The update to Pfizer’s blockbuster Prevnar 13 vaccine was approved in June, and as its name suggests is a vaccine for 20 serotypes — the original 13 plus seven more that cause pneumococcal disease. Pfizer used to spend heavily on TV ads to promote Prevnar 13 in 2018 and 2019 but cut back its TV budgets in the past two fall and winter seasonal spending cycles. Prevnar had been Pfizer’s top-selling drug, notching sales of just under $6 billion in 2020, and was the world’s top-selling vaccine before the Covid-19 vaccines came to market last year.

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A new can­cer im­munother­a­py brings cau­tious hope for a field long await­ing the next big break­through

Bob Seibert sat silent across from his daughter at their favorite Spanish restaurant near his home in Charleston County, SC, their paella growing cold as he read through all the places in his body doctors found tumors.

He had texted his wife, a pediatric intensive care nurse, when he got the alert that his online chart was ready. Although he saw immediately it was bad, many of the terms — peritoneal, right iliac — were inscrutable. But she was five hours downstate, at a loud group dinner the night before another daughter’s cheer competition.

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Roy Baynes, Merck

FDA bats back Mer­ck’s ‘pipeline in a prod­uct,’ de­mands more ef­fi­ca­cy da­ta

Despite some heavy blowback from analysts, Merck execs maintained an upbeat attitude about the market potential of its chronic cough drug gefapixant. But the confidence may be fading somewhat today as Merck puts out news that the FDA is handing back its application with a CRL.

Dubbed by Merck’s development chief Roy Baynes as a “pipeline in a product” with a variety of potential uses, Merck had fielded positive late-stage data demonstrating the drug’s ability to combat chronic cough. The drug dramatically reduced chronic cough in Phase III, but so did placebo, leaving Merck’s research team with a marginal success on the p-value side of the equation.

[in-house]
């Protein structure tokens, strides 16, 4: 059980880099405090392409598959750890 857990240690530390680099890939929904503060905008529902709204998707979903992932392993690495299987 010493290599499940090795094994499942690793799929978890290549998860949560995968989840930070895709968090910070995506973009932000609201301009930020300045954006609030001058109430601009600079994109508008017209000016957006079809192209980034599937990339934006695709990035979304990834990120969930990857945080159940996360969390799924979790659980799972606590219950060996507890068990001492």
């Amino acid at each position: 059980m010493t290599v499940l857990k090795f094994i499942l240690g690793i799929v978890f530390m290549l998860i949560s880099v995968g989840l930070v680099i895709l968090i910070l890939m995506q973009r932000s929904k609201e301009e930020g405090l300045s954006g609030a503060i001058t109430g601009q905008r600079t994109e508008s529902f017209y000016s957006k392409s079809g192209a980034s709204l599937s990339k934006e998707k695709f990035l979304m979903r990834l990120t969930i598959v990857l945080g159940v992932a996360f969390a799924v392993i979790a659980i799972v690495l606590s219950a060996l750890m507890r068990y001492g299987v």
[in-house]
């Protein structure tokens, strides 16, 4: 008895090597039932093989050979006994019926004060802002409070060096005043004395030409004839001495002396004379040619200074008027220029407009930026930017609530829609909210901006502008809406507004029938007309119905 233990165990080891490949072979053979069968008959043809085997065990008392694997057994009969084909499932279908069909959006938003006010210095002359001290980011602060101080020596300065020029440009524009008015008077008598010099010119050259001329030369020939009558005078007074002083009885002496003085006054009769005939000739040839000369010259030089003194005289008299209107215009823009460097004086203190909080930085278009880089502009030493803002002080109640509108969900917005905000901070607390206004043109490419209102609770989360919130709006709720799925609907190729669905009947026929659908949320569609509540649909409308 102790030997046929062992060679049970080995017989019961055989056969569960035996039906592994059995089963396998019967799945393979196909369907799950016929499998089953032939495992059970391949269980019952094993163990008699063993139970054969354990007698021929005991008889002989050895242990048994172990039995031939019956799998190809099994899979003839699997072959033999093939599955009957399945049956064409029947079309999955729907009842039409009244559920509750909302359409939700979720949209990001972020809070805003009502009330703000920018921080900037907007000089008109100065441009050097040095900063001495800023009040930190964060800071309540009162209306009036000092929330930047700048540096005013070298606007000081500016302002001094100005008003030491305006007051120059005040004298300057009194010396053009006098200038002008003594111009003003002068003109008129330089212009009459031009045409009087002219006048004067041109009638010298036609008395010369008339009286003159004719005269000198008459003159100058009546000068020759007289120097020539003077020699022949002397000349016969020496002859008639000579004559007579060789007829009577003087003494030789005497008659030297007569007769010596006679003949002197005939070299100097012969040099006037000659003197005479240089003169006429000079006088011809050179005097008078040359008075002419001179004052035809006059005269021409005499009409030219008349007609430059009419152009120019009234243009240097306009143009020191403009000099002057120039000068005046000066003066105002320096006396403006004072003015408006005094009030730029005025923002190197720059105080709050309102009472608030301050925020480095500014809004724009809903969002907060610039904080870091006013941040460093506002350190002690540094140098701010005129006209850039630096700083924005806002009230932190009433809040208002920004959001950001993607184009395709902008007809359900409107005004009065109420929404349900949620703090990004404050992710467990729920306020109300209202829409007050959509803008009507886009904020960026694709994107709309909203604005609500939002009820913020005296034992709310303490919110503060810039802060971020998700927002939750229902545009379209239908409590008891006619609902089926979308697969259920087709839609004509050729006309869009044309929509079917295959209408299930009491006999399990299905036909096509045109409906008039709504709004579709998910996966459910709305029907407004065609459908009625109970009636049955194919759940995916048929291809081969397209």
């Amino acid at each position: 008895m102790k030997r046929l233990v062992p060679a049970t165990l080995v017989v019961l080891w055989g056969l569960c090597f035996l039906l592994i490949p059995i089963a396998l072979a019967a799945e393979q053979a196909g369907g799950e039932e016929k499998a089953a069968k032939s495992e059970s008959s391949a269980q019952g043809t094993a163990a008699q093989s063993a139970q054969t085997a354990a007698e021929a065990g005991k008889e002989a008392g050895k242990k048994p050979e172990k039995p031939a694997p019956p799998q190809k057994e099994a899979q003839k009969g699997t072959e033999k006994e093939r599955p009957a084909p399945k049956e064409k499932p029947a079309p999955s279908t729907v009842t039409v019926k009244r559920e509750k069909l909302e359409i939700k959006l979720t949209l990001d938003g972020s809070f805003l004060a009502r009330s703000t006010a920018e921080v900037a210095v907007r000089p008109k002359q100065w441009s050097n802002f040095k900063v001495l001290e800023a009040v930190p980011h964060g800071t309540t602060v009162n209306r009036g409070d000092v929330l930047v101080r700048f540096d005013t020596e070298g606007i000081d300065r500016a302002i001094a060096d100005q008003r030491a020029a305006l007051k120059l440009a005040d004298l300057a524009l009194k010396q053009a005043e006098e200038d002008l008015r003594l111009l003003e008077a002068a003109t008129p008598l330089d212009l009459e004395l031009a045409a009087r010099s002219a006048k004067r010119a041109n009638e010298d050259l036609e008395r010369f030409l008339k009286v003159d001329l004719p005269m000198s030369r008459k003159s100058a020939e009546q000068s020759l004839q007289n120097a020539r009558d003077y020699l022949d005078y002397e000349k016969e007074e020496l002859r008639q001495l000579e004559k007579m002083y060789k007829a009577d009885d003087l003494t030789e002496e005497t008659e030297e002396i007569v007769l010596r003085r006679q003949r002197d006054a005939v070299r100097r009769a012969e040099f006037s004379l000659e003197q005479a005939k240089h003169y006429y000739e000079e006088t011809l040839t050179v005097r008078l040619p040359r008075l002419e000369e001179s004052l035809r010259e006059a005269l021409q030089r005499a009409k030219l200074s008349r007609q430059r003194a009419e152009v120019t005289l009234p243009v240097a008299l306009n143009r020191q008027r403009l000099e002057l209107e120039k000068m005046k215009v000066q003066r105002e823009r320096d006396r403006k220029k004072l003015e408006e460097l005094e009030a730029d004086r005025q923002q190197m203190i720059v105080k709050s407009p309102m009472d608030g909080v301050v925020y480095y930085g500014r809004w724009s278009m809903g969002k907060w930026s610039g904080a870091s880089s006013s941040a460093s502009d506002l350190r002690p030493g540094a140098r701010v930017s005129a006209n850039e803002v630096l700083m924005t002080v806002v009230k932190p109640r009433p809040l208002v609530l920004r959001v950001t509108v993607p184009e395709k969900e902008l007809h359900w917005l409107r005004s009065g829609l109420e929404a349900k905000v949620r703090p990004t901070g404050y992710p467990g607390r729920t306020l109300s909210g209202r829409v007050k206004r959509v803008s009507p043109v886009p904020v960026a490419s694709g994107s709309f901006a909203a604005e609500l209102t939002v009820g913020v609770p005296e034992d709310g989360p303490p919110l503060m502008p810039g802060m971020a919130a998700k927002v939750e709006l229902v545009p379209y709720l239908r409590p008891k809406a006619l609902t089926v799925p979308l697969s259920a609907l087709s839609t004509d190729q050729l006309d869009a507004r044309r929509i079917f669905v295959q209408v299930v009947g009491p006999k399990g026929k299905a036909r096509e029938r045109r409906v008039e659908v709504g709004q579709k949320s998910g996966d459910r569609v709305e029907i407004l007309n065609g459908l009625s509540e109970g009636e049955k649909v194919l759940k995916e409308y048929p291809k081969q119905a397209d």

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Florida Gov. Ron DeSantis (AP Photo/Wilfredo Lee, File)

Opin­ion: Flori­da is so mAb crazy, Ron De­San­tis wants to use mAbs that don't work

Florida Gov. Ron DeSantis is trying so hard to politicize the FDA and demonize the federal government that he entered into an alternate universe on Monday evening in describing a recent FDA action to restrict the use of two monoclonal antibody, or mAb, treatments for Covid-19 that don’t work against Omicron.

Without further ado, let’s break down his statement from last night, line by line, adjective by adjective.

Not cheap­er by the dozen: Bris­tol My­ers be­comes the 12th phar­ma com­pa­ny to re­strict 340B sales

Bristol Myers Squibb recently joined 11 of its peer pharma companies in limiting how many contract pharmacies can access certain drugs discounted by a federal program known as 340B.

Bristol Myers is just the latest in a series of high-profile pharma companies moving in their own direction as the Biden administration’s Health Resources and Services Administration struggles to rein in the drug discount program for the neediest Americans.

Joaquin Duato, J&J CEO (Photo by Charles Sykes/Invision/AP)

New J&J CEO Joaquin Du­a­to promis­es an ag­gres­sive M&A hunt in quest to grow phar­ma sales

Joaquin Duato stepped away from the sideline and directly into the spotlight on Tuesday, delivering his first quarterly review for J&J as its newly-tapped CEO after an 11-year run in senior posts. And he had some mixed financial news to deliver today while laying claim to a string of blockbuster drugs in the making and outlining an appetite for small and medium-sized M&A deals.

Duato also didn’t exactly shun large buyouts when asked about the future of the company’s medtech business — where they look to be in either the top or number 2 position in every segment they’re in — even though the bar for getting those deals done is so much higher.

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Amgen's Twitter campaign #DearAsthma inspired thousands of people to express struggles and frustrations with the disease

Am­gen’s #Dear­Asth­ma spon­sored tweet lands big on game day, spark­ing thou­sands to re­spond

Amgen wanted to know how people with asthma really felt about daily life with the disease. So it bought a promoted tweet on Twitter noting the not-so-simple realities of life with asthma and ended the post with a #DearAsthma hashtag, a megaphone emoji and a re-tweet button.

That was just over one week ago and the responses haven’t stopped. More than 7,000 posts so far on Twitter replied to #DearAsthma to detail struggles of daily life, expressing humor, frustration and sometimes anger. More than a few f-bombs have been typed or gif-ed in reply to communicate just how much many people “hate” the disease.